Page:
Eastman Dental Institute


Further evidence that gum disease can lead to high blood pressure

29 March 2020

Adults with periodontitis, a serious gum disease, may be twice as likely to have higher blood pressure compared to those with healthy gums, finds a new study led by UCL Eastman researchers.

Oral microbiome research

New research has found further evidence that periodontitis (gum disease) increases the risk of hypertension (high blood pressure), even in otherwise healthy individuals. 

Previous studies* by UCL Eastman’s Periodontology Unit had suggested this association, with systemic inflammation seemingly the mediator.

The new, case-control study, published in Hypertension, has confirmed that otherwise healthy individuals with gum disease are much more likely to also have higher systolic and diastolic blood pressure values than controls with no gum disease.

Lead researcher Dr Eva Muñoz Aguilera said: “This study set out to further expand our research on the links between gum disease and high blood pressure. 

“Of the 250 cases with gum disease we studied, 35 were shown to have high systolic blood pressure whilst only 19 out of 250 of the controls showed the same. 

“This means having periodontitis could raise your risk of high systolic blood pressure by 203%.

“Additionally, undetected hypertension was a common finding among the population of study.”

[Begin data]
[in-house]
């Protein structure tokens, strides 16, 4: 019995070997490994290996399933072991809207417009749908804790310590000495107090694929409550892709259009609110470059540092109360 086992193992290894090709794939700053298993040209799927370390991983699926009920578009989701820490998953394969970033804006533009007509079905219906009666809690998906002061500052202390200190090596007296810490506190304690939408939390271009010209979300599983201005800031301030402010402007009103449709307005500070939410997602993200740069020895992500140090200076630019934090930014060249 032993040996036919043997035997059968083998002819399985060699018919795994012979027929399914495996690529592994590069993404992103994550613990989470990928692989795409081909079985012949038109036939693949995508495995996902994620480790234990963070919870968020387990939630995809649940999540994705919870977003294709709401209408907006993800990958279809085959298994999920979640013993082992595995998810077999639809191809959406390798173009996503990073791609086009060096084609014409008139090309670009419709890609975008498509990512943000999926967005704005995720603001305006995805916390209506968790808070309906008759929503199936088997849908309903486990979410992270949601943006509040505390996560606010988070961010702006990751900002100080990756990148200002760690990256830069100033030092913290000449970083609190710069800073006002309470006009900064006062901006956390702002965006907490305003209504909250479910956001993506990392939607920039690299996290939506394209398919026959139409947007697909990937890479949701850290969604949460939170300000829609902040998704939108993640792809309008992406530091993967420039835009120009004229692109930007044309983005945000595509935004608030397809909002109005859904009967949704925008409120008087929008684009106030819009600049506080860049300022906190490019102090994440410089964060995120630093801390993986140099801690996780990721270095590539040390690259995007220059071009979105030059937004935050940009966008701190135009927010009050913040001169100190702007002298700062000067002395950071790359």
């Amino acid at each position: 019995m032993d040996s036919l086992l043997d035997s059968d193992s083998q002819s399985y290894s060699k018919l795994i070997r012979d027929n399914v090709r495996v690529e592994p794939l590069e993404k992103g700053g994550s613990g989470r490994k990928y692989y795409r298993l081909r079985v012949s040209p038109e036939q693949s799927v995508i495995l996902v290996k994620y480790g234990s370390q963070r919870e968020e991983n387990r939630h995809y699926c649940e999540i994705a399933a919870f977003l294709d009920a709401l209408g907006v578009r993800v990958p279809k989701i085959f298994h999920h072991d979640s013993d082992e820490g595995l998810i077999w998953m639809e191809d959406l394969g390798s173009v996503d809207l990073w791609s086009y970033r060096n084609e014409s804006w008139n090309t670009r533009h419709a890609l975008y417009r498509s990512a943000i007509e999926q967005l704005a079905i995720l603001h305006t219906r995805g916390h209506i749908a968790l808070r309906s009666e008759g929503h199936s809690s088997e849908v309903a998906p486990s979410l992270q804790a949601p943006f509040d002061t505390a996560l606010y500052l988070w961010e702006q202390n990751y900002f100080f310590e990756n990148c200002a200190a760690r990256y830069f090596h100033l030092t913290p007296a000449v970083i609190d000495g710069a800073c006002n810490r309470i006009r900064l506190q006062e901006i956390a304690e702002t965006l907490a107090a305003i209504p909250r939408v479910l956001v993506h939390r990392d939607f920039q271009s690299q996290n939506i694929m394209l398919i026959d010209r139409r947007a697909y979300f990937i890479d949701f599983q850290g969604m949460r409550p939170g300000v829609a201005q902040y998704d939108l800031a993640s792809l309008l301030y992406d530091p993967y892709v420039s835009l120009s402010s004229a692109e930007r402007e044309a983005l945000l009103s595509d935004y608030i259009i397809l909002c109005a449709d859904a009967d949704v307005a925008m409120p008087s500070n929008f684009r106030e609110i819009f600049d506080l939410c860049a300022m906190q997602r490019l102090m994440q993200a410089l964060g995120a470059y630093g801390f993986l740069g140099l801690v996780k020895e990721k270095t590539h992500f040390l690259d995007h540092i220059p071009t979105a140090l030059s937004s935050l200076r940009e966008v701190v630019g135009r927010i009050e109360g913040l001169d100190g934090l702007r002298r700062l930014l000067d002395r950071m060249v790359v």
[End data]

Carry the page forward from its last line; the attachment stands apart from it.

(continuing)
Current evidence indicates that periodontal bacteria not only cause damage to the gums, but also trigger systemic inflammatory responses and affect blood vessel health with an impact on the development of common chronic diseases, and among them, hypertension. 

Additionally, previous studies from the group demonstrated that treating periodontitis reduces body inflammation generally, and it has a favourable effect on the health of blood vessels.

Professor Francesco D’Aiuto said: “Our work suggests that implementing hypertension-screening by dental professionals and periodontitis-screening by medical professionals could be extremely useful in detecting these conditions.

"Periodontitis treatment could also represent a novel, non-drug intervention in assisting the management of chronic conditions including hypertension.”

The group now plans a large interventional study to prove that the association between periodontitis and hypertension is causal whilst continuing to investigate the mechanisms behind the link.

The study was part-funded by Department of Health’s NIHR Biomedical Research Centre. See all our BRC projects.

*Further reading: